25. Memorandum From the President’s Special Assistant for National Security Affairs (Bundy) to President Kennedy1

I have been very slow in sending this memorandum on long-range planning aspects, prepared in Walt Rostow’s office and forwarded at the end of February by Dean Rusk.2 The reason is that I just could not find a time when I thought you were likely to give it the attention they would like. But perhaps now you could have a quick look and agree to have a meeting with Walt and the Secretary and a very few others next week on these planning problems. My own guess is that what is needed for Walt is a real sense of your own interest and some sense on priorities, and beyond that we could probably organize the consideration of some of these long-range problems in the Standing Committee which you, Bobby and I have been discussing.

That Committee is now, incidentally, agreed around town and will begin operation next week. Its title will be “Standing Committee of the NSC” and we intend to have absolutely no publicity about it in order to avoid useless chatter about seizing the initiative from the State Department or restoring the OCB, or otherwise reorganizing ourselves in the spring of our discontent.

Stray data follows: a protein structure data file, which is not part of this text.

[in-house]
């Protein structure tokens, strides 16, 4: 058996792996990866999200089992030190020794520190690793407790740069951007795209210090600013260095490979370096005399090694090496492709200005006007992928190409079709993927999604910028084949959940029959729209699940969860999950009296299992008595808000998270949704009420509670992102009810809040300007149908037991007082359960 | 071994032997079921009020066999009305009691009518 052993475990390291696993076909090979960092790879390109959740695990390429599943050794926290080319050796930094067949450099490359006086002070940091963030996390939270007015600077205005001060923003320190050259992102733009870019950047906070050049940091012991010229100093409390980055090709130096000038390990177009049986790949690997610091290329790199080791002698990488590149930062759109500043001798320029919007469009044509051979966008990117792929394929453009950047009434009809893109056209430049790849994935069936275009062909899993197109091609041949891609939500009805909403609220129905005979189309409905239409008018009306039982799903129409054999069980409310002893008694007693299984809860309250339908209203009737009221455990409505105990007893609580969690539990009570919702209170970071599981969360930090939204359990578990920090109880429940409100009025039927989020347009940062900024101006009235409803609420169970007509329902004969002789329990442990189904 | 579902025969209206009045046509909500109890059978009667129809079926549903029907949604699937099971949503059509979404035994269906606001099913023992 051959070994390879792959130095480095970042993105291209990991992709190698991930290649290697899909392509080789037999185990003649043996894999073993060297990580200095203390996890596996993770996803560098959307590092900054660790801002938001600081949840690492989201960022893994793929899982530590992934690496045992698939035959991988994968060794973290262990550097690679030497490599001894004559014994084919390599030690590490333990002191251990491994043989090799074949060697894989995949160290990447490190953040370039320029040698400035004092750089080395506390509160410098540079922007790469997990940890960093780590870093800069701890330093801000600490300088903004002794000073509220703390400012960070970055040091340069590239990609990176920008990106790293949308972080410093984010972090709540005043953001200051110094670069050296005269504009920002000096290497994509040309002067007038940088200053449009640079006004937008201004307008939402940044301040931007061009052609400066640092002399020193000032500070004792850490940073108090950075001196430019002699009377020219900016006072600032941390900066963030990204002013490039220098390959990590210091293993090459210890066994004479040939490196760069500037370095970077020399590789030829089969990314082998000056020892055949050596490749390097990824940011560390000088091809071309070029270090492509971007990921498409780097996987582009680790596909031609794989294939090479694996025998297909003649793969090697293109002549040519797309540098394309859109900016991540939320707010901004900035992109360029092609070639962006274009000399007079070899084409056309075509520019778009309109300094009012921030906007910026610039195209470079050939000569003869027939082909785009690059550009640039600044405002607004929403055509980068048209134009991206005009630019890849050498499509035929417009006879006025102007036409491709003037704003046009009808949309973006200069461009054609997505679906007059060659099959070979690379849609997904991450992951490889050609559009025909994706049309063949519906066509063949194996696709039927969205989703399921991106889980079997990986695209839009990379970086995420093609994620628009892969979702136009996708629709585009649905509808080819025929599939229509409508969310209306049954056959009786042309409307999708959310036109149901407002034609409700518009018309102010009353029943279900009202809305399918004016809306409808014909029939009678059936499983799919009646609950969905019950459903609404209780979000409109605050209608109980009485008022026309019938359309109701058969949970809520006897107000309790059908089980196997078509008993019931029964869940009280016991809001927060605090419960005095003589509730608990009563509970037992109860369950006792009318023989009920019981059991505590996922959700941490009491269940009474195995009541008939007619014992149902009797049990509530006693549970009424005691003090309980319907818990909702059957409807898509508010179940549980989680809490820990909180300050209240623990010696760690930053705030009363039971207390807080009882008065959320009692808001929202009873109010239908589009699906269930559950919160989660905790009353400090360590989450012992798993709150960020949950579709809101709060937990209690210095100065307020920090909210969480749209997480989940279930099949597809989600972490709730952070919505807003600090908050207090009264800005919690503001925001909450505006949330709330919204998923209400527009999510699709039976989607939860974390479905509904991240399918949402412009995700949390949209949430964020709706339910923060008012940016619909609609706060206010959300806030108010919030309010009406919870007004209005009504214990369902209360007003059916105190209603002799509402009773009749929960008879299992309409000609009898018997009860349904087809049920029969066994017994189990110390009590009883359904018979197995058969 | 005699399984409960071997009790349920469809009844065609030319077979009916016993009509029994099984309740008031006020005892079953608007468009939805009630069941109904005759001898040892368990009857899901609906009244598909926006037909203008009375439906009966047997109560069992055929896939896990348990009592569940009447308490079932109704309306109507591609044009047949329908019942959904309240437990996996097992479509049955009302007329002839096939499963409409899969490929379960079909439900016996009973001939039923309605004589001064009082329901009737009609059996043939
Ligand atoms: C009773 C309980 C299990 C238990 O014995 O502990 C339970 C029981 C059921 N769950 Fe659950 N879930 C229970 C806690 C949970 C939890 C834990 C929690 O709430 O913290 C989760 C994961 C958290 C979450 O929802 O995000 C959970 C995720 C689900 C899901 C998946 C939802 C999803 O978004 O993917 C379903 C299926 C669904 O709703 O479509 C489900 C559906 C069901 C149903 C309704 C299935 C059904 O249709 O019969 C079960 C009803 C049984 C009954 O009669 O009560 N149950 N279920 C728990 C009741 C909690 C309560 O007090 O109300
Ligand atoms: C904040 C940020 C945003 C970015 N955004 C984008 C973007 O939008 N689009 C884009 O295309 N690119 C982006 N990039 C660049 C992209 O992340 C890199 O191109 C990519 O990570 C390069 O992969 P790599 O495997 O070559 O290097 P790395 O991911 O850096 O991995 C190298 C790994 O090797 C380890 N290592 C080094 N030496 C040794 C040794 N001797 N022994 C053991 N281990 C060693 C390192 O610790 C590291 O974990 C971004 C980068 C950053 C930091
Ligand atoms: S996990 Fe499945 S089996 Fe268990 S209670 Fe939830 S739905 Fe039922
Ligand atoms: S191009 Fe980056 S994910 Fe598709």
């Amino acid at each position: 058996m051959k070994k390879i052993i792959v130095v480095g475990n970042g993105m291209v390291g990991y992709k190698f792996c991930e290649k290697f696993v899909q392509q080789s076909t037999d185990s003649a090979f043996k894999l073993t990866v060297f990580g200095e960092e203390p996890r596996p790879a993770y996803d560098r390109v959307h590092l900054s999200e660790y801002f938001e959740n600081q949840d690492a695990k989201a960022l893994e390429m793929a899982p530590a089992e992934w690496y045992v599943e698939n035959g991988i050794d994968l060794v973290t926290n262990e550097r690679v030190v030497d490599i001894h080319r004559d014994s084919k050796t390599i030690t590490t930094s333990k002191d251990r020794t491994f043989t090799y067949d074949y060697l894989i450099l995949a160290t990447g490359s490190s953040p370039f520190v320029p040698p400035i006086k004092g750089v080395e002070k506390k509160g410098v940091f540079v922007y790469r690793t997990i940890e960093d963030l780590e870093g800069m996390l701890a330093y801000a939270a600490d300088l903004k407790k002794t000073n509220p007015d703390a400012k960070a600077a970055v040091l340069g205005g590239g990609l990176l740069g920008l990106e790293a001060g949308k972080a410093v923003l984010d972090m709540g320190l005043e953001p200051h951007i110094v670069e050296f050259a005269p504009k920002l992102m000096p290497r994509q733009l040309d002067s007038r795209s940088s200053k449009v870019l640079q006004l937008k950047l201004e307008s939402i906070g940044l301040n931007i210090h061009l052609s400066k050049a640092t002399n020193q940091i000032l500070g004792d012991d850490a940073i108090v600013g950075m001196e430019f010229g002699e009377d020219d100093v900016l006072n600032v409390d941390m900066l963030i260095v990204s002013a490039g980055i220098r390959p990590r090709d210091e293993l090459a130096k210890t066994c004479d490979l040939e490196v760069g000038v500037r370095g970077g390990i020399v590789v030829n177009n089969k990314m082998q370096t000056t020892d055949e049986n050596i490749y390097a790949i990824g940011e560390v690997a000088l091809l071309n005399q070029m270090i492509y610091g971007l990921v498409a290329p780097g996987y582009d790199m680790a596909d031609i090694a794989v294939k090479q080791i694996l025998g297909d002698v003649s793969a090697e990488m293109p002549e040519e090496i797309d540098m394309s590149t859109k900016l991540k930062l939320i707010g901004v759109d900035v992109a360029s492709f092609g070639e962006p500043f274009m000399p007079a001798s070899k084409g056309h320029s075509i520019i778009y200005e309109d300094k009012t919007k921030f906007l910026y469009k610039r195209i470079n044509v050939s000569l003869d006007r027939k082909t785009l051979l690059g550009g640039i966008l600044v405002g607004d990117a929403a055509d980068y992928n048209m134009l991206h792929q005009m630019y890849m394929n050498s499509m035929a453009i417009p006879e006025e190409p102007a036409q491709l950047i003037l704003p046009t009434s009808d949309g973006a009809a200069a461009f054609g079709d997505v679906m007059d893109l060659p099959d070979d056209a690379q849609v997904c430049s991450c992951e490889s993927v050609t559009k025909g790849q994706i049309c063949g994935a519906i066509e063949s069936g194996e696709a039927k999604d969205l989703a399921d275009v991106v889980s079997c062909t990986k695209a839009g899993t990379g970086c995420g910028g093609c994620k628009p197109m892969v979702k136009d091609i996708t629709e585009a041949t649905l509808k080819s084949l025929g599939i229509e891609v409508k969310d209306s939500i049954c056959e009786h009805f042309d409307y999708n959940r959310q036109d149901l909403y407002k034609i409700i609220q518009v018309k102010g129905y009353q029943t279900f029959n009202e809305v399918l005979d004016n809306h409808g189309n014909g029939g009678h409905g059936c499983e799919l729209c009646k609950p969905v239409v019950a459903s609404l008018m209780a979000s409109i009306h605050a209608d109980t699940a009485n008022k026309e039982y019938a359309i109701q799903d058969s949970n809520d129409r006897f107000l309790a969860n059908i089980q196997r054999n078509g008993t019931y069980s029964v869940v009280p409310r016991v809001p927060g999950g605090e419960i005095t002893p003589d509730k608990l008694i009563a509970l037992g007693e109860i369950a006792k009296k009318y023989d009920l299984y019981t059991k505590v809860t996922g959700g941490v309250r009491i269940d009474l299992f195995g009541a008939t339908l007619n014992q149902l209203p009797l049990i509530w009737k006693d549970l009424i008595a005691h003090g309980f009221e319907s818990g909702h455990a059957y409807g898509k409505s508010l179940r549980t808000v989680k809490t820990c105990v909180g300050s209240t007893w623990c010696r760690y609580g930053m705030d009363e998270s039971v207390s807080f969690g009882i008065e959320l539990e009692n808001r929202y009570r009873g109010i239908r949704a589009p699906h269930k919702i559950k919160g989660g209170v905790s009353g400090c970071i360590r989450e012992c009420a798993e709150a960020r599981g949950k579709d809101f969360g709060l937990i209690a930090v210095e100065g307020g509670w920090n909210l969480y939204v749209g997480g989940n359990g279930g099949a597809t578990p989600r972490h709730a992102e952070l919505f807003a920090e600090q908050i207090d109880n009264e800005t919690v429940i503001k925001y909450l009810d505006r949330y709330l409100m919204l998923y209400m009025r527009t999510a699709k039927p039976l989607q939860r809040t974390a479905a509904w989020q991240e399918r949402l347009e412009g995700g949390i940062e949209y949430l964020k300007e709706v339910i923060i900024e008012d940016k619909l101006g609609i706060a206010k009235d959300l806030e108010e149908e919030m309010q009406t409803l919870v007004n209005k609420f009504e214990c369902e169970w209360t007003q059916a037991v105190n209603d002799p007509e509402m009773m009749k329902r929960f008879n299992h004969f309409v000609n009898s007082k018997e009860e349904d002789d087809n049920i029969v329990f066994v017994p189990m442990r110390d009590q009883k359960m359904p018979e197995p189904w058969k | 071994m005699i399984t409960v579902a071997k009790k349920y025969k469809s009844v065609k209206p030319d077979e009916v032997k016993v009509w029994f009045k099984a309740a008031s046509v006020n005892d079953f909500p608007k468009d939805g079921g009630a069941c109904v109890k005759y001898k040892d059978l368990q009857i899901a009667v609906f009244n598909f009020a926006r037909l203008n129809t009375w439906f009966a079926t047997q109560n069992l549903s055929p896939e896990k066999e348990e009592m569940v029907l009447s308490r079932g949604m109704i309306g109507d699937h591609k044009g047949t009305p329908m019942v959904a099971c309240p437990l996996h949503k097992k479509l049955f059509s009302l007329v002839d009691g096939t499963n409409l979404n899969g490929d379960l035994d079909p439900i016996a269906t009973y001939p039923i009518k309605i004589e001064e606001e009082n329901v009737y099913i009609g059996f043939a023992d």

McG. B.3
  1. Source: Kennedy Library, National Security Files, Meetings and Memoranda Series, Standing Group Meetings General, 4/63–5/63. No classification marking. Another copy is ibid., Bundy Memoranda to the President, 3/63–4/63.
  2. Reference is to a February 28 memorandum from Rusk to the President, entitled “Critical Planning Tasks.” (National Archives and Records Administration, RG 59, S/S-NSC Files: Lot 70 D 265, BSNP 1963) The memorandum, drafted in the Policy Planning Council, described the status of 32 basic national planning tasks (see Foreign Relations, 1961–1963, vol. VIII, Documents 70 and 83), 8 strategic studies on individual countries, all in Latin America and Africa, and 13 political contingency plans. The memorandum recommended that the President “meet soon with a few of your key advisers to review the state of national security planning and, especially, to isolate those planning tasks you personally regard as critical.” For additional background, see ibid., Document 126.
  3. Printed from a copy that bears these typed initials.